Ravaging and Revitalizing: The Story of the Northern Illinois Watershed – Chapter 4

Chapter 4: A Return to Nature

“We need acts of restoration, not only for our polluted waters and degraded lands, but also for our relationship to the world. We need to restore honor to the way we live, so that when we walk through the world, we don’t have to avert our eyes with shame, so that we can hold our heads up high and receive the respectful acknowledgement of the rest of the earth’s beings.”

Robin Wall Kimmerer, excerpt from “Braiding Sweetgrass”

As commercial development and rapid population growth of the Chicagoland area in the 20th century took its toll on the land and surrounding ecosystems, it was clear a holistic change was needed. The waters of the northern Illinois watershed that once flowed through the area like arteries through a body were unhealthy and polluted. Local governments and conservation organizations needed big thinkers to plan and model large-scale changes to the land and how it is cared for.

One example is Spring Brook Creek that runs within the St. James Farm and Blackwell Forest Preserves of the DuPage River watershed. What had become stagnant, channelized, human-made ditches needed a transformation, a return to the lively, moving waters of before. To accomplish this, WBK Engineering of St. Charles, Illinois, was brought in to help revitalize over two miles of land and return it to a natural state, creating an environment for the surrounding ecosystem to once again thrive.

John Witte, Civil Engineering Practice Lead at WBK, outlines the issue: “The areas around Chicago are a naturally wet area, with a Great Lake and many rivers encompassing the region. The waters are all interconnected, most ultimately flowing into the Mississippi River. Spring Brook is a natural stream that was degraded and channelized to facilitate agriculture.”

The first step in restoration was taking the stagnant, human-made ditches and re-meandering them back into winding, moving streams, spreading the water throughout the preserve. Through this work, the coastline went from 2,000 feet to 3,200, with deep bends accentuating the turns. Using hydraulic modeling, WBK scientists, including Witte, were able to include a variety of natural features such as “riffles” ,adding rocks and other natural elements at strategic spots in the stream to rouse the water, encouraging healthy oxygenation and the removal of excess water-borne nutrients. “This also creates micro-organisms within the water,” Witte explains, “creating more food sources for the many varieties of fish in the streams.”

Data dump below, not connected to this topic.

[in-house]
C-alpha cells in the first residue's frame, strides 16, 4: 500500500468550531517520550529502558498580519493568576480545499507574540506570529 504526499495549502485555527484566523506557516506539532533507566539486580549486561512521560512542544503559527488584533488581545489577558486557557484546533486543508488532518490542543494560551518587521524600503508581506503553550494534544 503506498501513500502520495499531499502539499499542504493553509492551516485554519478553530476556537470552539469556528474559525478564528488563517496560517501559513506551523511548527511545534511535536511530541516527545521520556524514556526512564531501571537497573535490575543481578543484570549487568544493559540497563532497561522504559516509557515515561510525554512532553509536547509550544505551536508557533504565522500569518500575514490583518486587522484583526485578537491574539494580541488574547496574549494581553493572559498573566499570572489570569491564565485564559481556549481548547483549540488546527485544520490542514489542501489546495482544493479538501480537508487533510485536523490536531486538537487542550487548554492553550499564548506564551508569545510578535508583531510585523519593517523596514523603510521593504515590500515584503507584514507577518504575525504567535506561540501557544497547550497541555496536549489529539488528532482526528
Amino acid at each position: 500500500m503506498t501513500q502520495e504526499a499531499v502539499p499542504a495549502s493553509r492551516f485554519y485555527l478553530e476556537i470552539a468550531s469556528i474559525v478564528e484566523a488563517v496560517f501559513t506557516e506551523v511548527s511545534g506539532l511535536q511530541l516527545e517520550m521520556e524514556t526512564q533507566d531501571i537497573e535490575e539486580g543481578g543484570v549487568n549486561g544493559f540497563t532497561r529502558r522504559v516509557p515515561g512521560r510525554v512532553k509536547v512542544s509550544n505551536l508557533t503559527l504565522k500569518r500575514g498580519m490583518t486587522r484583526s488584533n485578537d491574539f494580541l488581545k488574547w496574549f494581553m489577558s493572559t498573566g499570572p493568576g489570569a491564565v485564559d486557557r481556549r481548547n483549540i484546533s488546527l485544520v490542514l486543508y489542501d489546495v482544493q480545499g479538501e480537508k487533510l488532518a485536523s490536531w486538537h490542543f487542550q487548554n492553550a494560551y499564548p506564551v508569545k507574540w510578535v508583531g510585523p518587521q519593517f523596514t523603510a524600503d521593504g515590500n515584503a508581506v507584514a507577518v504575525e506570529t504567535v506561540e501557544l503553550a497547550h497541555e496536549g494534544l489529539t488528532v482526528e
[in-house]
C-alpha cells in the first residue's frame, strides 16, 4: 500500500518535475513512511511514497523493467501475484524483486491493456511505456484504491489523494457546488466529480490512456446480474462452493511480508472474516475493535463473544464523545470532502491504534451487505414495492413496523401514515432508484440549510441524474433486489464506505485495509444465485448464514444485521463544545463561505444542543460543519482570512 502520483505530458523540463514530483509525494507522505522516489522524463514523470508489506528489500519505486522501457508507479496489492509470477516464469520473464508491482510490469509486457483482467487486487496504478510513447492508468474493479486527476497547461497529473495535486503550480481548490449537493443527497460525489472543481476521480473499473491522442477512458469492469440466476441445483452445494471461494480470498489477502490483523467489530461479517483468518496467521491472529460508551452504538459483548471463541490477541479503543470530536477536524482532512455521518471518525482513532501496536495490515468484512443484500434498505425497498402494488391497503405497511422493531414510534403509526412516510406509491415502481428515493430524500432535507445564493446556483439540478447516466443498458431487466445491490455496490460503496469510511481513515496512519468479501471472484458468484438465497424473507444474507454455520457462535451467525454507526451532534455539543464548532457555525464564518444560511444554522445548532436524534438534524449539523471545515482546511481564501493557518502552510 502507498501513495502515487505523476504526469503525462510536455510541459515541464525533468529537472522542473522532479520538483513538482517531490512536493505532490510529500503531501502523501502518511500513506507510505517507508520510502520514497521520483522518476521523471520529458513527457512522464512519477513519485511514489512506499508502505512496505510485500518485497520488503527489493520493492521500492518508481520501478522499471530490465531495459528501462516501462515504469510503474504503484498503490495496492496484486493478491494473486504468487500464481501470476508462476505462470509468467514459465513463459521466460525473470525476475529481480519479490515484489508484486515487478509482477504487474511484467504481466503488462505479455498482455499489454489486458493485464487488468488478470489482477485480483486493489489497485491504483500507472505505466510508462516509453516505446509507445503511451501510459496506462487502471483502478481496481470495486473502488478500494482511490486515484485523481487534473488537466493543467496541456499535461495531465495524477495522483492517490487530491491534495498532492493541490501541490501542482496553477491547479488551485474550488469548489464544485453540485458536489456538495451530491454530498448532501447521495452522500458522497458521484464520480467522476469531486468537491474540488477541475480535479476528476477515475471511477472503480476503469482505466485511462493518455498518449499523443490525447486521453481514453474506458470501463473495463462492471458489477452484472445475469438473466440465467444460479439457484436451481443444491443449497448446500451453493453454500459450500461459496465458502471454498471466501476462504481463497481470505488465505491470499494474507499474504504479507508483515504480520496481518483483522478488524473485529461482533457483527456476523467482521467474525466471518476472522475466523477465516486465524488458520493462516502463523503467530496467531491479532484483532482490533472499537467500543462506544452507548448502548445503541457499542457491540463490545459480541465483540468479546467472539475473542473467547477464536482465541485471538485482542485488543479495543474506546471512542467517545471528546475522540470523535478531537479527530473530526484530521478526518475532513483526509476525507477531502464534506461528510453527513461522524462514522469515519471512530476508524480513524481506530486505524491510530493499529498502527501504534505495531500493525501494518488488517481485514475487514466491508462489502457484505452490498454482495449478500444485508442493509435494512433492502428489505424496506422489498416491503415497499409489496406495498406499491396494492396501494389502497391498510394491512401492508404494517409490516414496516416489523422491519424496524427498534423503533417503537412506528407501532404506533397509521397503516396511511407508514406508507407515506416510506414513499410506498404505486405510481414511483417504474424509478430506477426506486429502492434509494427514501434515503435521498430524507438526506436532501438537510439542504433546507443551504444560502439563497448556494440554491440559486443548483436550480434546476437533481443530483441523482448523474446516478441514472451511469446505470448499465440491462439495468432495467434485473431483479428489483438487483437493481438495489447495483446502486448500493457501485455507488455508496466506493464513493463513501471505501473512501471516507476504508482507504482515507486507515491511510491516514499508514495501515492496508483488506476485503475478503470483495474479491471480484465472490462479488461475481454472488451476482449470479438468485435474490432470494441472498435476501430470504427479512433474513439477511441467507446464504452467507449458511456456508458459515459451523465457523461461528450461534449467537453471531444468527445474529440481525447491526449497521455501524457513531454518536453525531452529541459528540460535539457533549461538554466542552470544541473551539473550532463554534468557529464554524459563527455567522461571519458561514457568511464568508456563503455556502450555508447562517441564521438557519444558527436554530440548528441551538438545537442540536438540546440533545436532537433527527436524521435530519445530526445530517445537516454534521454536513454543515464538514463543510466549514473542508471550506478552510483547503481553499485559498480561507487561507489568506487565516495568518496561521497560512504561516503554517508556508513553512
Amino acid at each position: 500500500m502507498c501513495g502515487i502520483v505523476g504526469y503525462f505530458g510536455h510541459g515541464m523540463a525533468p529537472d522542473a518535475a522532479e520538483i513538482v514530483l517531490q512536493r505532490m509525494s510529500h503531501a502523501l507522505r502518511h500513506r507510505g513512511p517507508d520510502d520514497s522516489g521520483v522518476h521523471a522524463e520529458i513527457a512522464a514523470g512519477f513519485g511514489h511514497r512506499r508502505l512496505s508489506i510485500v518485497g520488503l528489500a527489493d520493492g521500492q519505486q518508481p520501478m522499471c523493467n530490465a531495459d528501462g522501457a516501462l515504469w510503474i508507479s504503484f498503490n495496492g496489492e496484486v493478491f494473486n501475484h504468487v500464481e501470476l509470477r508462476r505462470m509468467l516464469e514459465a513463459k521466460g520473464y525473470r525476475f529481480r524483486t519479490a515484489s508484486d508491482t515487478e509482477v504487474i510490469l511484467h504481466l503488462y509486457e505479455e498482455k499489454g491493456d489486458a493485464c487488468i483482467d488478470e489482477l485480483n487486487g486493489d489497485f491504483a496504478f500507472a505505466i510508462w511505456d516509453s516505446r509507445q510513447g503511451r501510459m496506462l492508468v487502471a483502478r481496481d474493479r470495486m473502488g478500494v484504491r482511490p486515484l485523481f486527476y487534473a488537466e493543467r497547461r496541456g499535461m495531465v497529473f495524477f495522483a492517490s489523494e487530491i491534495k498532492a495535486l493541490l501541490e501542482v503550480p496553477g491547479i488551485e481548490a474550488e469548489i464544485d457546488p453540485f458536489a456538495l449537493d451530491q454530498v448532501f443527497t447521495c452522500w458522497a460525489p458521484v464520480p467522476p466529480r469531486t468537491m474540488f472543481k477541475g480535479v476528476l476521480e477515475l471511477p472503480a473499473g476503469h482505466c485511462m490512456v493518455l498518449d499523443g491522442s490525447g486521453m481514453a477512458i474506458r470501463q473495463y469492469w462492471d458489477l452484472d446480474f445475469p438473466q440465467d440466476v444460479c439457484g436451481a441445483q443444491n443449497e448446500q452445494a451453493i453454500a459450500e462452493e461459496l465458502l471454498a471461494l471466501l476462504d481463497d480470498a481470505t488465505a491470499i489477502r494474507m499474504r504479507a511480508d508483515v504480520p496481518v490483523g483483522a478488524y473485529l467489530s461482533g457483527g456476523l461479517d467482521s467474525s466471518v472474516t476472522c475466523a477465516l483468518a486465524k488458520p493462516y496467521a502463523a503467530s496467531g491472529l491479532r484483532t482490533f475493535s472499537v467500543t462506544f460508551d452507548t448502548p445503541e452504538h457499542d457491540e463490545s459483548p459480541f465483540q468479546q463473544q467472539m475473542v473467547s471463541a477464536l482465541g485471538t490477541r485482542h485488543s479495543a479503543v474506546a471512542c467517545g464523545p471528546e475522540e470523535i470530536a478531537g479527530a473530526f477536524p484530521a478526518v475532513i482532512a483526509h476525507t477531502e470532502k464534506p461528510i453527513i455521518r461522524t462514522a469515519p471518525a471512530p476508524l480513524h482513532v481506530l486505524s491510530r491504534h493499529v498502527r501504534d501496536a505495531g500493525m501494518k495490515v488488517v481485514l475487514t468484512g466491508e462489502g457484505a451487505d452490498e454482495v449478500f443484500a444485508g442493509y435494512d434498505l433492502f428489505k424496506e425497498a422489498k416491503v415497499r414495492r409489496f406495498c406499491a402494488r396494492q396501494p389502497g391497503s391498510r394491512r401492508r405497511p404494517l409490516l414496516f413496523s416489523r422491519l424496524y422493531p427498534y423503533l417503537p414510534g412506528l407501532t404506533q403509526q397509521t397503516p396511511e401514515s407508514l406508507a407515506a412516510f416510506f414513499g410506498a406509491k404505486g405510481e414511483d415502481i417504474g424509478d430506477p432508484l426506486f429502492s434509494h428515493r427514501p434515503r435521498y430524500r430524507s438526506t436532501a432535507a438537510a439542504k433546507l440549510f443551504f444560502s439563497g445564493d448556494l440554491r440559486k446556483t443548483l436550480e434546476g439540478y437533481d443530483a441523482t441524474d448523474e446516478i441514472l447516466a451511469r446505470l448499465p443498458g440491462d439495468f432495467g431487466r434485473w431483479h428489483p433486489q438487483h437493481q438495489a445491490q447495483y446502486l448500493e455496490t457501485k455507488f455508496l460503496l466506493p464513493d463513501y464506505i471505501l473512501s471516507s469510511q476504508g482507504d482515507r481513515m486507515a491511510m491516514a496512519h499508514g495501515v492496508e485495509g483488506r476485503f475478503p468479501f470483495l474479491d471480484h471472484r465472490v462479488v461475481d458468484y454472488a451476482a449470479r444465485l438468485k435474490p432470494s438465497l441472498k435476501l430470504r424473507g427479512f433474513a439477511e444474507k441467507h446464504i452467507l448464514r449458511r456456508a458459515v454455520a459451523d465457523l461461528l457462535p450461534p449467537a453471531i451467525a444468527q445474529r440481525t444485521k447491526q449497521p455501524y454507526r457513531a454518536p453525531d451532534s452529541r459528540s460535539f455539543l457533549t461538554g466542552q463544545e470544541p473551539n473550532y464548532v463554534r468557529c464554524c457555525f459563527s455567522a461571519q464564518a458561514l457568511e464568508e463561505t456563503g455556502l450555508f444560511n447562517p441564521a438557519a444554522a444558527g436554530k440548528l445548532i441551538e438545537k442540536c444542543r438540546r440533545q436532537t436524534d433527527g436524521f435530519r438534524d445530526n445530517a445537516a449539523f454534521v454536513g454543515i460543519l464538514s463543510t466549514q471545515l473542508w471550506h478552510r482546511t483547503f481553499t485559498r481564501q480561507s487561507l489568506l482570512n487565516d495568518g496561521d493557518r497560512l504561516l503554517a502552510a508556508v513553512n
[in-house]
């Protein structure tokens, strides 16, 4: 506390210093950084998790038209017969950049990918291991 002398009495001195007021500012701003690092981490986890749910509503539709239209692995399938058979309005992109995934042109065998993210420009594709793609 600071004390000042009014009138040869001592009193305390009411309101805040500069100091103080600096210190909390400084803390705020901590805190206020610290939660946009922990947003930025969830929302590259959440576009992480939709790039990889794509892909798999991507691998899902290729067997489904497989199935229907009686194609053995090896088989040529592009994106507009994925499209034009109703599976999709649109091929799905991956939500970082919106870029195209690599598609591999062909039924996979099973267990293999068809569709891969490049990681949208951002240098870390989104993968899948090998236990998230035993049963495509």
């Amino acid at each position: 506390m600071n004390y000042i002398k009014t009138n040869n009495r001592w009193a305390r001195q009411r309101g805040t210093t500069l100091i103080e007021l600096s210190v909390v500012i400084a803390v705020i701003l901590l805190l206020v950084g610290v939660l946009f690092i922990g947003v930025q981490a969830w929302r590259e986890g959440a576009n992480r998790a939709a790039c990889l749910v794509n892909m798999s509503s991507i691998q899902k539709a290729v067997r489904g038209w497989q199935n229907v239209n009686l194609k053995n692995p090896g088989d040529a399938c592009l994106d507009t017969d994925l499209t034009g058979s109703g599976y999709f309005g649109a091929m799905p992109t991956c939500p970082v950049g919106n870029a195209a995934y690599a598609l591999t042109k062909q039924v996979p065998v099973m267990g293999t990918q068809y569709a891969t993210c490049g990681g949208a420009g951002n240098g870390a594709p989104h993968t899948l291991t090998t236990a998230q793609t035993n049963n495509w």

Scientists then worked to bring back native plant-life, including blue flag iris and rose mallow, replacing the grasses that were brought over from Europe that did little to offer nutrition for the surrounding wildlife. With clean water and new food sources, animals began to return to their former homes.

Perhaps most importantly, the work by WBK Engineering reconnected the stream to the greater floodplain, allowing for a more fully developed ecosystem to thrive. The waterway became a fish passage once again, thanks to the removal of a small dam and the regrading of a very steep stretch of stream.

This revitalization of the area is of great benefit to plants and animals alike, and it also transformed it into a wildlife getaway for people to experience the natural beauty of the area once again. The re-meandering and addition of the riffles brought back the sound of moving water. Witte explains the benefit, “Moving water is healthier water and creates a calming soundtrack for nature explorers taking advantage of the redesigned trails and bridges which were also part of the project.” With a vibrant, clean stream, the sounds of bird songs soon returned, as the surrounding environment is slowly responding to the area’s re-naturalization.

Living in an urban center like Chicago and its busy suburbs, it’s difficult to get a full appreciation for the calm and beauty of the world. Less than an hour outside the city, away from the trains and traffic, Spring Brook now serves as a nature reserve getaway for fresh air and exploration. As part of the revitalization efforts, new paths and bridges allow nature lovers to safely and unobtrusively discover the thriving ecosystem of animals, plants and water living in balance.

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